Meetings, multiple projects and day-to-day tasks keep your schedule constantly full. That’s in addition to all of the other things you have to remember: your upcoming anniversary, Saturday’s soccer game and getting your oil changed. You do it all -- all of the time. After inheriting another project or proposal, the last thing you need is to have to chase down multiple updates and contacts with a tight turnaround.
Your company recognizes the significance of effective market research project management. And, they depend on you to facilitate it with all of your infinite power. The best way to make it workable is to confirm a process that embraces a single point of contact for all details. Yes -- each and every detail ranging from booking the research venue to recruiting quality respondents to processing incentives, etc. Consider the power of one point of contact:
- A single contact saves you time. Everybody knows you’re stretched to your limit, already. You don’t have time to make multiple calls to numerous team leaders about changes in the project specifications or new needs from recruitment. Project success is dependent on efficiency and accuracy. By working with only one point of contact as you coordinate a multi-city or multi-methodology project, you don’t have to touch base with various teams to confirm or check in on a project. All of your project updates come from one person. All concerns, questions and comments are funneled through one individual -- saving you time and energy.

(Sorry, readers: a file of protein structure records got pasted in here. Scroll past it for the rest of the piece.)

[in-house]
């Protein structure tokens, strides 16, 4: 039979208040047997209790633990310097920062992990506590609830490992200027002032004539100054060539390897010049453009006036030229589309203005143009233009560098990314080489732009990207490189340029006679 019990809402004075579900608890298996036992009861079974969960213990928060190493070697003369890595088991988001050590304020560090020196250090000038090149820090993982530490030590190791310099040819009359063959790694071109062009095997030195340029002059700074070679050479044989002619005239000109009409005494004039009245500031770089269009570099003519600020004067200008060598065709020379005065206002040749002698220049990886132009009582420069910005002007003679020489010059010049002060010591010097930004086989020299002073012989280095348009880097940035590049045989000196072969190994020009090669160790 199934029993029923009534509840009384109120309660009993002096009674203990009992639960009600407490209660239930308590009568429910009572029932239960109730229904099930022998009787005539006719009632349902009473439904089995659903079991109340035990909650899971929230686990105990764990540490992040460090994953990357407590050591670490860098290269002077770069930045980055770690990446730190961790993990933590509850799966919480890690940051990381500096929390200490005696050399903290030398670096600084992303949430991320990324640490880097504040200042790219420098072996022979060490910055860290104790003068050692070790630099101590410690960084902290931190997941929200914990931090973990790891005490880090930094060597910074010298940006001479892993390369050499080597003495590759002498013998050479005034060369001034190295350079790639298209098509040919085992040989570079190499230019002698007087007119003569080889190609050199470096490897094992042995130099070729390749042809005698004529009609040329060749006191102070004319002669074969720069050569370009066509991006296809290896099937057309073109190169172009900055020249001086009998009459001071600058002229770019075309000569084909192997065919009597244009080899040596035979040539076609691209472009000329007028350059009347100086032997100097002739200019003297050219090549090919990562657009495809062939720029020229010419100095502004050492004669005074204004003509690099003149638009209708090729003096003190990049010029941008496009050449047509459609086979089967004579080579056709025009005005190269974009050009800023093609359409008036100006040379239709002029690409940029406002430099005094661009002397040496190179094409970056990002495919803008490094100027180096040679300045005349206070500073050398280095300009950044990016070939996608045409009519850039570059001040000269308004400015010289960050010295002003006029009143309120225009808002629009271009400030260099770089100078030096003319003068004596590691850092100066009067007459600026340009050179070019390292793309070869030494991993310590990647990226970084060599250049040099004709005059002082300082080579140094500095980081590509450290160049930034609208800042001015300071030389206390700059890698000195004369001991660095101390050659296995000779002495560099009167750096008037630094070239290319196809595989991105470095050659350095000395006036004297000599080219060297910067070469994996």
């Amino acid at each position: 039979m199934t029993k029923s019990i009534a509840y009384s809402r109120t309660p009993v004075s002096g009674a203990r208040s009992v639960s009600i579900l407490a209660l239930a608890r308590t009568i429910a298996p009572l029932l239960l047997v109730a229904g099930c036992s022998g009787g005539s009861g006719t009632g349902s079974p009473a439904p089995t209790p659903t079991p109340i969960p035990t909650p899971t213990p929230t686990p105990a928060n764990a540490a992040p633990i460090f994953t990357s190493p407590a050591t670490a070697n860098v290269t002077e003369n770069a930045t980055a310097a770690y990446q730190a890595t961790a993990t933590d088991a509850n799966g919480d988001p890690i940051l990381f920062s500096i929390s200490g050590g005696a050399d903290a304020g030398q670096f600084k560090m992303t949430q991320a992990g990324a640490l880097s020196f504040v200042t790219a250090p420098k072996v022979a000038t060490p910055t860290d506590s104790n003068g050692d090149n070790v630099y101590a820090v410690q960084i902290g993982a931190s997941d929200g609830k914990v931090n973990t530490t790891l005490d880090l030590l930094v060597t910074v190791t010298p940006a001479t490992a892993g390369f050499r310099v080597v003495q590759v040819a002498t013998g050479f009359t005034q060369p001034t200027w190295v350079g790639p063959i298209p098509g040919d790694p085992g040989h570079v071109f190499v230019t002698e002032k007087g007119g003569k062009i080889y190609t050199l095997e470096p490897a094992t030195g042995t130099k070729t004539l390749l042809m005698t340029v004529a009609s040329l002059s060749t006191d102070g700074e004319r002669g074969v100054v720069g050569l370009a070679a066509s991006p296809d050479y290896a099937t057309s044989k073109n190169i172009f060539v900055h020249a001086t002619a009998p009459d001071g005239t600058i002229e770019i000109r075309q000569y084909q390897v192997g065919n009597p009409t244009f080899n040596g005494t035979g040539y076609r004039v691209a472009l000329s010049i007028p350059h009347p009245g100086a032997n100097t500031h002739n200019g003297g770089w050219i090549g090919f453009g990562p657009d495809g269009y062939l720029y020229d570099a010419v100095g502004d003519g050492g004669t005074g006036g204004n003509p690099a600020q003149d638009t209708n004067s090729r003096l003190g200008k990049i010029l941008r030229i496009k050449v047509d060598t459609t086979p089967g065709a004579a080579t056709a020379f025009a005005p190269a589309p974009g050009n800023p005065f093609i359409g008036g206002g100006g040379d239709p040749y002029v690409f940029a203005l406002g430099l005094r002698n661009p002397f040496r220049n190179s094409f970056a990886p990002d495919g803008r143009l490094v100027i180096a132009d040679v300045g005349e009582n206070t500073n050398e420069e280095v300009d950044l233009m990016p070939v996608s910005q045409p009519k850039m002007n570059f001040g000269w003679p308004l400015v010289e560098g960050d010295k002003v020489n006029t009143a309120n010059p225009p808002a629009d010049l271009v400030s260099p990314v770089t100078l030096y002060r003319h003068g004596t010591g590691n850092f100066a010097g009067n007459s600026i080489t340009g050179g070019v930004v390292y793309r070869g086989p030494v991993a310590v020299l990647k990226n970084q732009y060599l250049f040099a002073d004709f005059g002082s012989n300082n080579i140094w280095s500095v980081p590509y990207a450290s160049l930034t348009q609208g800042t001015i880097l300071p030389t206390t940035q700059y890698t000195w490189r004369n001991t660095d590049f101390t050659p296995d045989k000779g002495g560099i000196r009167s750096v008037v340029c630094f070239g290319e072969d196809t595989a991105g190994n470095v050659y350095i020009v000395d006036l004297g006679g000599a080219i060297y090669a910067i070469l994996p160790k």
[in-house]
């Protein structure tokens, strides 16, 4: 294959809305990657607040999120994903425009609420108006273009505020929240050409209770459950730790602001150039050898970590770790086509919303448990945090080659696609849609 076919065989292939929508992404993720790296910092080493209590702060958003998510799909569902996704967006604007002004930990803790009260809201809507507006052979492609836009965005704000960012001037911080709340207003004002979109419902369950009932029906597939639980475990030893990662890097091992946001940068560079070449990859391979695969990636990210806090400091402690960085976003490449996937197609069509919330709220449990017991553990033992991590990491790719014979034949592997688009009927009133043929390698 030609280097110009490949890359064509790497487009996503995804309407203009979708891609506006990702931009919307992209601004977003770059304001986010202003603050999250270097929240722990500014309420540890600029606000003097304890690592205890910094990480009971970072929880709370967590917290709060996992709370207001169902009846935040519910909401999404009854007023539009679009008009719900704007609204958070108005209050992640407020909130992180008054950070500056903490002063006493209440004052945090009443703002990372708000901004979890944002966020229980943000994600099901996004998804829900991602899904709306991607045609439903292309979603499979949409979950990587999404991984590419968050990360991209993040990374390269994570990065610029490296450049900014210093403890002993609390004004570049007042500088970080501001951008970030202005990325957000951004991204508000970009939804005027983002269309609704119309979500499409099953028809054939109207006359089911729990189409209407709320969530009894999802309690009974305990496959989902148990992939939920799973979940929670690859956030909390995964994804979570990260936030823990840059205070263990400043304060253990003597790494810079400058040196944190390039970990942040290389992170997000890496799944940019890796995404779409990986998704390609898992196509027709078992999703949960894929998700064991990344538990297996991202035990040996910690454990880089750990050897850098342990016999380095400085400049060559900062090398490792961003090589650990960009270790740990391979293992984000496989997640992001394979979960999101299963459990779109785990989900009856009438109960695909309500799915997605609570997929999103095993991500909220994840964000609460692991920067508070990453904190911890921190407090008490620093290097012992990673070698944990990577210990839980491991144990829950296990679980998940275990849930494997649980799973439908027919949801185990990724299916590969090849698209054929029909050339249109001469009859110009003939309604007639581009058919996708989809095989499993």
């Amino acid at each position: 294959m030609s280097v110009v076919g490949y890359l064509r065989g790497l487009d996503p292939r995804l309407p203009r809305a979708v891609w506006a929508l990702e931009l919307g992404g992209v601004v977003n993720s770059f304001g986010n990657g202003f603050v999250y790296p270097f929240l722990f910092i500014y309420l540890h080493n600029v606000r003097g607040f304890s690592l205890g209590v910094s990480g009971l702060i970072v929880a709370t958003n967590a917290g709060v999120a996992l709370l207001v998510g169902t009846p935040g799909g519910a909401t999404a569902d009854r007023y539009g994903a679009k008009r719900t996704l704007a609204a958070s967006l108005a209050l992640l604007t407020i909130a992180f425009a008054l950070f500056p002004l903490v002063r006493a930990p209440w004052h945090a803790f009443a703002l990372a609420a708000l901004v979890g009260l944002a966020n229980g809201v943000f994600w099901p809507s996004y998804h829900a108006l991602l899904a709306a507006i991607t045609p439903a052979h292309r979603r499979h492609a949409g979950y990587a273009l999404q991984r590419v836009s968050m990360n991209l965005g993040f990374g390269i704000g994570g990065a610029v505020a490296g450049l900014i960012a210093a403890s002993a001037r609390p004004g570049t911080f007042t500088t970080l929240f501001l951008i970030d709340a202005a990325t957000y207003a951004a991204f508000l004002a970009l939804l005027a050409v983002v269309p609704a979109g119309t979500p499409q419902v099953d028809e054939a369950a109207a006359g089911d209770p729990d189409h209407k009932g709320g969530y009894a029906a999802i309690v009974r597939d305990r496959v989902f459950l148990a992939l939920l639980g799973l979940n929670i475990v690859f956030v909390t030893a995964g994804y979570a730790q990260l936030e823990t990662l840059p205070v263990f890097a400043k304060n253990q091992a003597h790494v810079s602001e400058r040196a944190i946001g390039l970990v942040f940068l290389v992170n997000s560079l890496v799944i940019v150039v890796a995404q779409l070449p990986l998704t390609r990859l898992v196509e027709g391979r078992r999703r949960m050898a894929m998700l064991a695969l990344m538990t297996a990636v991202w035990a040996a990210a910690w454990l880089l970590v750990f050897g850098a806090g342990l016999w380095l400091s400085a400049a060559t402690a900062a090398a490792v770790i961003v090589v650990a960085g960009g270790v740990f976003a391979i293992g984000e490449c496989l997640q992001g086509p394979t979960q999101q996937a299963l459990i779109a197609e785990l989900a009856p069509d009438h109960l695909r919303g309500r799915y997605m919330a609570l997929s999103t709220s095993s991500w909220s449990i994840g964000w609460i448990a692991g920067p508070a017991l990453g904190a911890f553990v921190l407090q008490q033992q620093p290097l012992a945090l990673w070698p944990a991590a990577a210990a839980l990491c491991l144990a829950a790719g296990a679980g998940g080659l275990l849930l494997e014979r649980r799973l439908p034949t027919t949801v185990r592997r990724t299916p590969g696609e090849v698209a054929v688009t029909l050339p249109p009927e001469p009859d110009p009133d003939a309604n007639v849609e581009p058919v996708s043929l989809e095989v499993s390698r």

- One point of contact increases collaboration. When you’re working on a project that spans the continent (or, possibly, the globe), it’s difficult to keep all teams up to date on new developments or challenges. When you only have one point of contact, it’s much simpler to relay your end goals, needs and concerns. Projects with a single point of contact ensure that teams share information, results and any other details that may lead to project success. As teams report to one single contact, it leads to better collaboration and a sense of being proactive, alerting the team of problems before they actually arise.
- A single contact reduces oversight. When you’ve got too many people to call and too many project leads to chase, critical details tend to fall through the cracks. It’s easy to lose track of who is accountable for various aspects of the project and who has been informed of the the latest developments. Who is taking care of recruitment? Who is coordinating the facilitator? Which person is in charge of the focus group facility? You don’t have to worry about the failure of conveying important details to the “right” contact when there’s only one. You’re doing yourself and your associates a huge favor by employing a process that includes one overall point of contact.
Feeling the pressure to make sure none of your project details fall through the cracks?
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